Toronto Airbnb hosts who listed one property during the pandemic have raked in quite a bit of money over the past year — $2.5 million, to be exact.
According to Airbnb, new Toronto hosts who listed just one property on the website since March 2020 are responsible for approximately just .25% of the more than $1 billion similar hosts have collectively earned worldwide.
This information comes as a new global report on Airbnb earnings was released on Wednesday, analyzing the worldwide earnings of new hosts over the past year.
The report attributes this influx of new listings and high revenues to the pandemic both shifting consumers’ travel preferences to more local destinations and creating a need for places where travellers can go to stay and still feel safe.
“The COVID-19 pandemic has sent travellers looking for safe, comfortable settings in which to connect with family and friends, creating economic opportunity for others to earn needed extra income by listing their homes on Airbnb,” the report reads.
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Nearby Ontario regions also saw substantial earnings. Airbnb hosts with only one listing in Blue Mountain took home a collective $2 million. One-listing hosts in the Bancroft-Madawaska area — a popular cottage destination — also brought in $2 million.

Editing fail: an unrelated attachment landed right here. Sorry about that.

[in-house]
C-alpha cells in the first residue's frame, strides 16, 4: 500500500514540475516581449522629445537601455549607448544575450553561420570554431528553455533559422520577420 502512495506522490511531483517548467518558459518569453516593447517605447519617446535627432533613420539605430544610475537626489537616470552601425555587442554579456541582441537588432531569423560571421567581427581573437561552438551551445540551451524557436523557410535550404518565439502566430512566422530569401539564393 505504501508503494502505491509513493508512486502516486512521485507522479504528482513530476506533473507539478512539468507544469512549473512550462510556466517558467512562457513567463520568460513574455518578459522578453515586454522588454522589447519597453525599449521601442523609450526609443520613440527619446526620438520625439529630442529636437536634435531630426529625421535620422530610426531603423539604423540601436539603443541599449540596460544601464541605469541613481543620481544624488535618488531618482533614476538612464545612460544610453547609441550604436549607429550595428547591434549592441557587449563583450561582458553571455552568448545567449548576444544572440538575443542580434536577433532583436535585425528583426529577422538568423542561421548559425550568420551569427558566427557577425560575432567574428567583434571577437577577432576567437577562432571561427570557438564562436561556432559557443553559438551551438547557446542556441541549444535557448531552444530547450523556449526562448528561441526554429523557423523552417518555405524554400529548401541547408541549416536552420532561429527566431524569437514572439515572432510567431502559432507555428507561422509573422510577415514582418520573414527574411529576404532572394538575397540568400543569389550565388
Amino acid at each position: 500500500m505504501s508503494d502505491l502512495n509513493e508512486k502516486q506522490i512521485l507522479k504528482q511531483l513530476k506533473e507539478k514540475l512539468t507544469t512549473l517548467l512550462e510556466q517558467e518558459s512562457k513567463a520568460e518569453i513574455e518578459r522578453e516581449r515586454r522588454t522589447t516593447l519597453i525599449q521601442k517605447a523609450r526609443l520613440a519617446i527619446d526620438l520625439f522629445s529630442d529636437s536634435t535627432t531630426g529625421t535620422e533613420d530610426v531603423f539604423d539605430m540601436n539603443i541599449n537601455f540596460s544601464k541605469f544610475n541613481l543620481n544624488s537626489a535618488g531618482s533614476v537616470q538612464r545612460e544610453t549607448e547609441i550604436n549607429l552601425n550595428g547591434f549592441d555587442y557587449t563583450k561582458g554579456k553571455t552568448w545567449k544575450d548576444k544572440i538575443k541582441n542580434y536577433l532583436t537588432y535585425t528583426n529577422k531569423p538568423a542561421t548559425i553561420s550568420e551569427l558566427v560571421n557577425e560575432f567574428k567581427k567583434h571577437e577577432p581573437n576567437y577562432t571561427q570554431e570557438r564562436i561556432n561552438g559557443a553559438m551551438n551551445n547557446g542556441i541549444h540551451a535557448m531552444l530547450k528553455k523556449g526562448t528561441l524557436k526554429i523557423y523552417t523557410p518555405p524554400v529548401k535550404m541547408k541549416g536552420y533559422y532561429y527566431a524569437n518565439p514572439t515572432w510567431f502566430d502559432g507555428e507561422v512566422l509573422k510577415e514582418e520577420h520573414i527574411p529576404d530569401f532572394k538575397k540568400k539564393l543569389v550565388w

In British Columbia, Vancouver hosts took home a collective $2.5 million.
That extra income, however, “has provided a critical and urgent COVID social safety net to help stay economically afloat in these unprecedented times,” the report says. Host surveys revealed that this money was often used to pay important bills.
South of the border, the average one-listing American host earned significantly more over the past year, taking in about $3,900. Warm-weather states like California and Florida brought in the most amount of money.
In Toronto, the City has been tightening the rules around short-term rentals like Airbnb. New regulations for all short-term rental operators, introduced last year, require them to register their property and pay a $50 fee. According to the City, this was done as a “necessary first step to allow the City to effectively administer the new rules applicable to short-term rentals.”
Those who do not comply with registering could face a $1,000 fine. Additional fines can be levied for offences such as advertising an unregistered property or renting a short-term property for more than 180 days.